11 Richard Nixon College Football Moments


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Nixon cut a budget meeting short short on Nov. 22, 1969, to watch Michigan take on top ranked Ohio State. He later had a television set up in a dental office so he could keep an appointment and continue watching the Wolverines drill the Buckeyes, 24-12.

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Nixon congratulates unbeaten Texas.
Nixon traveled to Arkansas to watch the Texas-Arkansas game on Dec. 6, 1969, but not without controversy. The final regular season game pitted the Nos. 1 and 2 teams in college football polls against one another, and Nixon had agreed to present a presidential plaque to the winner, recognizing college's No. 1 team of the season. But Pennsylvania's congressional delegation had complained before the trip because Penn State, like Texas, was undefeated--with an even longer winning streak. Nixon suggested giving Penn State a plaque for having the longest winning streak. Texas won its game 15-14, and Nixon presented head coach Darrell Royal a plaque in the locker room.

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Paterno wasn't yet ready for Nixon honor.
Penn State won its last regular season game as well, but coach Joe Paterno refused his honor from Nixon, saying "It would seem a waste of his very valuable time to present a plaque for something we already have undisputed possession of--the nation's longest winning streak. To accept any other plaque prior to the bowl games games, which will determine the final number one team, would be a disservice to our squad, to Pennsylvania, to the East, which we represent and perhaps, most important, to Missouri, which may be the best football team in the country."  Missouri was Penn State's Orange Bowl opponent.

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The National Football Foundation & College Hall of Fame awarded the MacArthur Bowl, its national championship trophy, to the Texas Longhorns on Dec. 7, 1969. Nixon hid under his desk in the Oval Office to avoid potential gunfire from the direction of Pennsylvania. Well, that's what I imagine he did.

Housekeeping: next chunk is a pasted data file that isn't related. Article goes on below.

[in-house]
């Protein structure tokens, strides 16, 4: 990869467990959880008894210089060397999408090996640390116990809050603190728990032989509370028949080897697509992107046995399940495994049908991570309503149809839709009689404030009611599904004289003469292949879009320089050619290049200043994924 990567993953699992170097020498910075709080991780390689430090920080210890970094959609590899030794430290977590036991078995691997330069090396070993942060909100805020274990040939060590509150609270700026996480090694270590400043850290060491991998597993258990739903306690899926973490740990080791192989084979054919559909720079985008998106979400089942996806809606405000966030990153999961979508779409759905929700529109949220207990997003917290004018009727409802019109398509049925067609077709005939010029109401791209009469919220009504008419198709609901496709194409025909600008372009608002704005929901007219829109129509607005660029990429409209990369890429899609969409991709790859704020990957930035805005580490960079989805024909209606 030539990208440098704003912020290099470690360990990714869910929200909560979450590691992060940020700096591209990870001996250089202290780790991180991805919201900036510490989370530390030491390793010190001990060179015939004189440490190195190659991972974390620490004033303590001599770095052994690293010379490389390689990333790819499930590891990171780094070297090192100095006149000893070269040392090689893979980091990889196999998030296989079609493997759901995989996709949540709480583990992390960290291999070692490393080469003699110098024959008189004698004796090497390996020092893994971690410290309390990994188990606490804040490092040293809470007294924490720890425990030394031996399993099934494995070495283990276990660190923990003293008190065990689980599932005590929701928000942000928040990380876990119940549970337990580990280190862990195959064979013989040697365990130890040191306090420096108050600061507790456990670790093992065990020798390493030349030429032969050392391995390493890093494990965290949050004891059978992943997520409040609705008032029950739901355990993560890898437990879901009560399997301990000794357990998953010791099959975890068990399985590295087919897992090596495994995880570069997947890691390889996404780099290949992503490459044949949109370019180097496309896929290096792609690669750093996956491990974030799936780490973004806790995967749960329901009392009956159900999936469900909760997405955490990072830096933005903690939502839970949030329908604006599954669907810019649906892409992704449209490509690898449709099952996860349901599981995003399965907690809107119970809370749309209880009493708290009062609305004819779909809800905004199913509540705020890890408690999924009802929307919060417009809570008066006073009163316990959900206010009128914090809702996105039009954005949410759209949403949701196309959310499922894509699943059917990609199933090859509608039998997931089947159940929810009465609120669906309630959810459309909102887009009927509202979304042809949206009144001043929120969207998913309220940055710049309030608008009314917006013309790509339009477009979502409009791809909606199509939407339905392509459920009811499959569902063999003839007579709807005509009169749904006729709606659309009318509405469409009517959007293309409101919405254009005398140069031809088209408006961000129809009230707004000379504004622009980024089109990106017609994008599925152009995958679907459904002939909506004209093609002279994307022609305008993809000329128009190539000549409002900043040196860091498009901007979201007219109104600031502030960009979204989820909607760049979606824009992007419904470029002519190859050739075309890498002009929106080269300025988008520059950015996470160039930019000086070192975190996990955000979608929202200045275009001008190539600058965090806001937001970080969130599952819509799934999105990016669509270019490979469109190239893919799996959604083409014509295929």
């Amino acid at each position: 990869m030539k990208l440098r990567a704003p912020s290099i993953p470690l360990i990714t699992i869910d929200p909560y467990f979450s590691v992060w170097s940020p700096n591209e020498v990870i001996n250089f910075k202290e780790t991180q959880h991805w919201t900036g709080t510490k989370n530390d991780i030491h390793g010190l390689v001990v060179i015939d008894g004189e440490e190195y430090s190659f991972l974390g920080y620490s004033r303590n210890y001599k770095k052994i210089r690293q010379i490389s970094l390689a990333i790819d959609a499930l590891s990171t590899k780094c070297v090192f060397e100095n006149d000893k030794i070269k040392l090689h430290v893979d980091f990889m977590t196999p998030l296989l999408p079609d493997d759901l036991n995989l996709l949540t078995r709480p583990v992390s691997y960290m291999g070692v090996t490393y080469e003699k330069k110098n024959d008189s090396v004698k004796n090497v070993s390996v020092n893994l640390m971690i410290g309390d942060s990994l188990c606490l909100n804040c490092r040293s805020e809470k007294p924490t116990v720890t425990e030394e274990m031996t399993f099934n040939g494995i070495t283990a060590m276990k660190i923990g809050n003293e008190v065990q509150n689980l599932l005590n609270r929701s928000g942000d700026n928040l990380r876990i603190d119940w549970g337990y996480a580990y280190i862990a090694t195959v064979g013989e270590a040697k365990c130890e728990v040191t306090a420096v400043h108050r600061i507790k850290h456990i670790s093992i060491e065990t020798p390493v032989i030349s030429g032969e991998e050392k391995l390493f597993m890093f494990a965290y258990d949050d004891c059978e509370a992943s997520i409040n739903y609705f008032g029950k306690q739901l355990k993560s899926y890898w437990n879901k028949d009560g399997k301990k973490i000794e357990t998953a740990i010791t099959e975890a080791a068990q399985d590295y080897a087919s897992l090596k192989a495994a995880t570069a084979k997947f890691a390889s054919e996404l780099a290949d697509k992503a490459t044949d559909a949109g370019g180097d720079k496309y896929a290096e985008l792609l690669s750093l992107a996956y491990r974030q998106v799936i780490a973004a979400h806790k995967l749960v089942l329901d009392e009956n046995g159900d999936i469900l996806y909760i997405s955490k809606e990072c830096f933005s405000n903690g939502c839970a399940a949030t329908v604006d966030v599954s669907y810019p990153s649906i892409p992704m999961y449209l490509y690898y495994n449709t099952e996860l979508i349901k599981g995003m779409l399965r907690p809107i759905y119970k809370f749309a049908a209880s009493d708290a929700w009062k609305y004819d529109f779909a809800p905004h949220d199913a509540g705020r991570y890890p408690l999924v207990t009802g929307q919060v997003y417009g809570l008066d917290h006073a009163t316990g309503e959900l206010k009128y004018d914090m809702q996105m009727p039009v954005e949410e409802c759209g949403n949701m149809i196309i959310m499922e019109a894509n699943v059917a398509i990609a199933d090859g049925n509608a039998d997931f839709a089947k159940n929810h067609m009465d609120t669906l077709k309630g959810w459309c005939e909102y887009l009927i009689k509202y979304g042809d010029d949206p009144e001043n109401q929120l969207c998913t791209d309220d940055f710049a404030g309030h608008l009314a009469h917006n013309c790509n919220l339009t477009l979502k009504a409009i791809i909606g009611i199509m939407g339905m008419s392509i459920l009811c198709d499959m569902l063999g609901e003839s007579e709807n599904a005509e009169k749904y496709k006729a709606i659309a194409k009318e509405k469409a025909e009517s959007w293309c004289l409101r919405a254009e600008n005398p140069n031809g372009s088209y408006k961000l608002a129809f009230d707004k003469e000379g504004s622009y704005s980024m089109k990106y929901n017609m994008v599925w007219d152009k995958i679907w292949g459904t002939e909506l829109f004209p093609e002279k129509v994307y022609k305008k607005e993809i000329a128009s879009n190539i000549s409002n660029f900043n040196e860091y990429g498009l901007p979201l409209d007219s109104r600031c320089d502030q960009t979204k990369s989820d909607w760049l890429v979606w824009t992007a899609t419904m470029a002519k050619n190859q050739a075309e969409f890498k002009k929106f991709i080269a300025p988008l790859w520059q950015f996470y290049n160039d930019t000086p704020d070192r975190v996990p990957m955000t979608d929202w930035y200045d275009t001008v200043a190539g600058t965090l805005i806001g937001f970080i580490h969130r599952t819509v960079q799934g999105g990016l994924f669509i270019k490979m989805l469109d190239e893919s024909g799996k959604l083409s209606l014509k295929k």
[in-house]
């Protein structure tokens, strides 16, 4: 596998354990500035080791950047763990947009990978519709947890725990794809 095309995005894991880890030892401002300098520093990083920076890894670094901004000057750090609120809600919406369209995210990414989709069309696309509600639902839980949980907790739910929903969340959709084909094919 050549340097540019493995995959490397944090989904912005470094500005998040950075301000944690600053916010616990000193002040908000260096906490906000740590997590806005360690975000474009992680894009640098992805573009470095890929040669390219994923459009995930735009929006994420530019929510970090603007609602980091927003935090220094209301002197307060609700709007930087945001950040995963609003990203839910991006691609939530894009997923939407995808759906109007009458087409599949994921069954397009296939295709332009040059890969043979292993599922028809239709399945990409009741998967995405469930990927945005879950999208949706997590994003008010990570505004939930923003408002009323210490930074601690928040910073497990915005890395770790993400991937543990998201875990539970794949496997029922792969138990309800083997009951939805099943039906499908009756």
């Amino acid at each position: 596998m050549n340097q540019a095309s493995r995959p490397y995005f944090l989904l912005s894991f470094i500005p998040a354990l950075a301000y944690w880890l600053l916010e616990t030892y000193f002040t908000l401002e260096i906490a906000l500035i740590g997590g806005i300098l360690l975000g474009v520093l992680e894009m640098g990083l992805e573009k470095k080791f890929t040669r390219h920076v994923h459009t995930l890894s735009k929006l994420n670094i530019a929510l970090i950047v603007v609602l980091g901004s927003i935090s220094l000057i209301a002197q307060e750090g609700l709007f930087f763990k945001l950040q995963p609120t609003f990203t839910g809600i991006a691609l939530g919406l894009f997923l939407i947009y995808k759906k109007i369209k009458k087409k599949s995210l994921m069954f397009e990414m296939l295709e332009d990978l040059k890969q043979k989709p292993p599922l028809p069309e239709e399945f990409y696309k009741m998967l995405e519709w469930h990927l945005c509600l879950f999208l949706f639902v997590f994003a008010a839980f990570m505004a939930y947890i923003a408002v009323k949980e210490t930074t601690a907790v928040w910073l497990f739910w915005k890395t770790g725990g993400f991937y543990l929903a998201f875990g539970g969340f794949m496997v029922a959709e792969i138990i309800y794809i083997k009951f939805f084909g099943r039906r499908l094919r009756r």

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"As long as it isn't a football question . . ."
United Press International followed up on Dec. 8, 1969, by also naming Texas numero uno, prompting Nixon to really joke at a press conference that he may have made a mistake playing a role in determining the national championship.

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A Poet and he know it.
Honored at the National Football Foundation's Hall of Fame Dinner in New York City's Waldorf-Astoria on Dec. 9, 1969, Nixon said, "I can only say that as far as this award is concerned, that it is certainly a small step for the National Football Foundation and a small step for football, but it is a giant leap for a man who never even made the team at Whittier.
 . . . I got into a game once when we were so far behind it didn't matter. I even got into one against Southern Cal once when we were so far behind it didn't matter." Nixon also mentioned that Penn State deserved a portion of the national title.
 
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"Oh, and operator, can you reverse the charges?"
Texas defeated Notre Dame in the Cotton Bowl 21-17 on Jan. 1, 1970, the same day Penn State beat Missouri in the Orange Bowl 10-3. Nixon called Royal to congratulate him. Upon Penn State receiving its third straight Lambert Trophy recognizing the best college team in the East, Paterno received a telegram from Nixon that stated, "Any team that can tie the record of the Army juggernaut of 1944-45-46 has carved for itself an enduring place in the annals of football greatness," Paterno reacted in accepting the award, "I couldn't feel better about receiving this trophy if it were presented on television by the president of the United States."

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